While the process relating to amendments to the FNLMA and the FNFMA demonstrate close collaboration and consultation, your committee heard that the consultation process in relation to Division 19 was flawed. Crown-Indigenous Relations and Northern Affairs Canada (CIRNAC) and Indigenous Services Canada (ISC) advised your committee of the steps taken to inform First Nations and organizations, such as the Treaty Land Entitlement Committee of Manitoba Inc., on the proposed Addition of Lands to Reserves and Reserve Creation Act. However, your committee heard from witnesses that engagement with them on this issue was inadequate, and that they had not had time to properly consider the impacts of the proposed new act. One official implied that a lack of a response from a community was consent. Your committee believes that the lack of a response from a First Nation in response to information that is sent out by the department does not mean that the community is consenting. Your committee wishes to emphasize that achieving meaningful consultation and engagement requires ongoing and continued effort by CIRNAC and ISC, in particular, as the dissolution of Indigenous and Northern Affairs Canada may have complicated what is already a complex engagement process.  Communities may require financial and other support to fully participate in the consultation process, which should take place in the context of adhering to the United Nations Declaration on the Rights of Indigenous Peoples principle of free, prior and informed consent.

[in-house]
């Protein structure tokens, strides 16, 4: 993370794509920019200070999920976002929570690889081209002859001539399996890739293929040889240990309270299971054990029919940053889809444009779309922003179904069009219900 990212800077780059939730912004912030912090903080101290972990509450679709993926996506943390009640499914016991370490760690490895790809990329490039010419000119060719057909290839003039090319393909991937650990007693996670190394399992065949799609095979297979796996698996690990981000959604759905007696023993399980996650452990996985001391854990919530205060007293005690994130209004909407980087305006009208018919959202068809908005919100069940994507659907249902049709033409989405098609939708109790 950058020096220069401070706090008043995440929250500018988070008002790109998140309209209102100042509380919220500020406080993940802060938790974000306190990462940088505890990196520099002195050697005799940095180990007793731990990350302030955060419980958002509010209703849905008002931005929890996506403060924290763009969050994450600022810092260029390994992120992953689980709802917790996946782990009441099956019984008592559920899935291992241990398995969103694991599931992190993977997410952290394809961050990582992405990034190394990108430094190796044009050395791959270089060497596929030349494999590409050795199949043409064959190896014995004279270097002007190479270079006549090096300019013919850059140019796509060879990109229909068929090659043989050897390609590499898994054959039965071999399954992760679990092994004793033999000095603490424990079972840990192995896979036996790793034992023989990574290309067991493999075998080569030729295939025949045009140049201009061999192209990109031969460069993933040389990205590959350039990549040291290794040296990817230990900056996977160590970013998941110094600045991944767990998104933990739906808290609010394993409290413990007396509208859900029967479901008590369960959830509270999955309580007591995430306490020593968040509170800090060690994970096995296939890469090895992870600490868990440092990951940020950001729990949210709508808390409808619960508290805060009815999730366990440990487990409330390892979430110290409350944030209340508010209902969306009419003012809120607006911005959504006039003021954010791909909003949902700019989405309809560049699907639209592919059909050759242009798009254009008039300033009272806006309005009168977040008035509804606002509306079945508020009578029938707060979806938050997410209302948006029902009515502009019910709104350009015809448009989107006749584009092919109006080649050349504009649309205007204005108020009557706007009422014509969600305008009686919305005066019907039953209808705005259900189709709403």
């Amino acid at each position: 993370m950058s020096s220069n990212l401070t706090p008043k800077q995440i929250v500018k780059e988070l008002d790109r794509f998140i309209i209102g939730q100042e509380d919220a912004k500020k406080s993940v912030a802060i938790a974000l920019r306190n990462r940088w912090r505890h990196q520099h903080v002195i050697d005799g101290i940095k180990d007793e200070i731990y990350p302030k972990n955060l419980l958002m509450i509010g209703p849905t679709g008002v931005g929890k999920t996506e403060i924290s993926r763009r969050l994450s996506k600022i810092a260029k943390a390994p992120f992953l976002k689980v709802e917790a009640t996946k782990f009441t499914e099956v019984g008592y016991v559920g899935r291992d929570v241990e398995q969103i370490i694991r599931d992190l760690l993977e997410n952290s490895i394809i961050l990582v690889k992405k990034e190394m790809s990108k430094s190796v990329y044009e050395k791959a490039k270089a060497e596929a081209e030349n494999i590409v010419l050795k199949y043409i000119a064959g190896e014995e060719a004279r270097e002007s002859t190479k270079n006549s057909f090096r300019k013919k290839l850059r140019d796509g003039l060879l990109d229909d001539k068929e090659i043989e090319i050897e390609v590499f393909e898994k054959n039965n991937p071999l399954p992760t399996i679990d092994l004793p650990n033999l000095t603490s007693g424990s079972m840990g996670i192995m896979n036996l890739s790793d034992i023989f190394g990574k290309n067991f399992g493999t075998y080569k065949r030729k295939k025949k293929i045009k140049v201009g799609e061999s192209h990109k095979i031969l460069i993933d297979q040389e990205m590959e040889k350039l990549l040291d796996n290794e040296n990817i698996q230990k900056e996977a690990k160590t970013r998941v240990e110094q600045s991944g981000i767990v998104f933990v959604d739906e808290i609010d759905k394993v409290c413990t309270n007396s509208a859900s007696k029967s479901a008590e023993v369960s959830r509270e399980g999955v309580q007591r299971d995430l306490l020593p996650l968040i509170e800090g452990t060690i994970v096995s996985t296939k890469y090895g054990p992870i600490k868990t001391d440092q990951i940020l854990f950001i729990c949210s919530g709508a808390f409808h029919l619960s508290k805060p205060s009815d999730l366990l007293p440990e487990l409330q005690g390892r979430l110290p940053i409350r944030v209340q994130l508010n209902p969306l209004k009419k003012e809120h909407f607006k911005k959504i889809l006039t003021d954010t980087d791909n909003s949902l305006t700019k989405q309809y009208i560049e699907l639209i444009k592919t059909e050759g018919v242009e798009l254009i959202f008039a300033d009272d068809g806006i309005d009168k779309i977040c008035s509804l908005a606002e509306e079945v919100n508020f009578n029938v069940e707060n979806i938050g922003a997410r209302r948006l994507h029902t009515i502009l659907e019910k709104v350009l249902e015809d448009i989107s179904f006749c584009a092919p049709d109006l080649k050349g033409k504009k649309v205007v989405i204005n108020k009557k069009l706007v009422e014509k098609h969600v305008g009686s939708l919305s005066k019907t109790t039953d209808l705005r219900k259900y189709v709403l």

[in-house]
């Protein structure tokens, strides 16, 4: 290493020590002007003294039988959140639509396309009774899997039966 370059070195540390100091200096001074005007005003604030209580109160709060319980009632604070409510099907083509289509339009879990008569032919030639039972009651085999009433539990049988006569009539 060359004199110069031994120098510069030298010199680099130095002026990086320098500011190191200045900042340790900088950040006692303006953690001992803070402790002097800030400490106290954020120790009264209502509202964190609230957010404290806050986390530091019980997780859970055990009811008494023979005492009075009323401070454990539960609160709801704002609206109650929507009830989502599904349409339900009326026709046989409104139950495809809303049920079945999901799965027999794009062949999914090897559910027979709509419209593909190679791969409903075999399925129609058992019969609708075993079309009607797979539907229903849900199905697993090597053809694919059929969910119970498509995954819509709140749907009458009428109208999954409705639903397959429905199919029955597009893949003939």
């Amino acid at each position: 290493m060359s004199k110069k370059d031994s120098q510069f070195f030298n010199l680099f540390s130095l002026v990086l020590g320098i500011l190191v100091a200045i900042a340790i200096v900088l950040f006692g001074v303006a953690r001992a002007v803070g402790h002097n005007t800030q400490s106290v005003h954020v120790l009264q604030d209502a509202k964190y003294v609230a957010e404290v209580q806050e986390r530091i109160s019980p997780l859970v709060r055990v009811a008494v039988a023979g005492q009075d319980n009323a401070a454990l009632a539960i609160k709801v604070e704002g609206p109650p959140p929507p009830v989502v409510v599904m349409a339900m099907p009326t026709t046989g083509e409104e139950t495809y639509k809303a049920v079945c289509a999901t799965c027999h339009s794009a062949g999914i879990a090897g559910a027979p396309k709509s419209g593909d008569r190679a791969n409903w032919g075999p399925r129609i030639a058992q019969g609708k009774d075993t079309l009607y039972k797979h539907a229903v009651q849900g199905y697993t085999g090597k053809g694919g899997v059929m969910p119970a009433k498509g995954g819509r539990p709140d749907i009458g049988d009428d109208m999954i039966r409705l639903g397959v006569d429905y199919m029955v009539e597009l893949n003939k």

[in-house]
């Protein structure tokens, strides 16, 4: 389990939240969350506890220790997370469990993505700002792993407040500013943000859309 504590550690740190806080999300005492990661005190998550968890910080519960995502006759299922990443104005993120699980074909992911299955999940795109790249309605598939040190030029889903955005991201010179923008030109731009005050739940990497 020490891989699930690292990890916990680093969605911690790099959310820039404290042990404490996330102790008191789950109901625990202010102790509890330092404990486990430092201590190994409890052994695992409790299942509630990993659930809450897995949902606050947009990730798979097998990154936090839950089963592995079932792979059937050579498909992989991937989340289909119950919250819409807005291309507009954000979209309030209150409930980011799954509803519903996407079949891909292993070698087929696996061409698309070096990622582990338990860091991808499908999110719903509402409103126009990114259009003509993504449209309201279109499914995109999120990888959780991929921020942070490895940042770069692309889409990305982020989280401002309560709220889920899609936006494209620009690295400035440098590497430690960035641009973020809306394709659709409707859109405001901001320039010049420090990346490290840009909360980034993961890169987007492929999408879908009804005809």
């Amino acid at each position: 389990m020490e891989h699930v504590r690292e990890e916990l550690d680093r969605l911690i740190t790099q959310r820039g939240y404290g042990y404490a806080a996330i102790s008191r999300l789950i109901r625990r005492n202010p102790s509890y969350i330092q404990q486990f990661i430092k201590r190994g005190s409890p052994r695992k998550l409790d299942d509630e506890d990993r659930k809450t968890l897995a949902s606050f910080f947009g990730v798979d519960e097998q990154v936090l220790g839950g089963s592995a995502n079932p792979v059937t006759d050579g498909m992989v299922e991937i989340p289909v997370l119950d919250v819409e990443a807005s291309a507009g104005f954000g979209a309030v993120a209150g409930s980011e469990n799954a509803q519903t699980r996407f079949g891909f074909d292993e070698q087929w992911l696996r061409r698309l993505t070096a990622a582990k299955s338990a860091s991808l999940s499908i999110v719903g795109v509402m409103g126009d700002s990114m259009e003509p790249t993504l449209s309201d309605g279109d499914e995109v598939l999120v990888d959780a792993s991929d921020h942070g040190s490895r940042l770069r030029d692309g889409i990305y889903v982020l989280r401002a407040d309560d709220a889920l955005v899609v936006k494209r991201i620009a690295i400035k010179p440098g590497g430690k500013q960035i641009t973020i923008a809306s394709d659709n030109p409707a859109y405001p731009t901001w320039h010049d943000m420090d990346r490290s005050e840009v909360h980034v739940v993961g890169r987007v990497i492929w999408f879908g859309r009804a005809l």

Finally, your committee received a letter from Minister Petitpas Taylor and Minister Philpott dated June 6, 2018, in which they committed to a new fiscal relationship with Indigenous communities, including discussions about revenue sharing and taxation arrangements. While your committee was informed that discussions are taking place with the First Nations Tax Commission, the Assembly of First Nations, and others, your committee was alarmed to hear that First Nations continue to be excluded from benefitting from cannabis excise tax revenue.

As a result, your committee urges the Department of Finance and the Department of Health to engage with First Nation communities and organizations on this matter in a meaningful, and expeditious manner.

Respectfully submitted,

LILLIAN EVA DYCK

Chair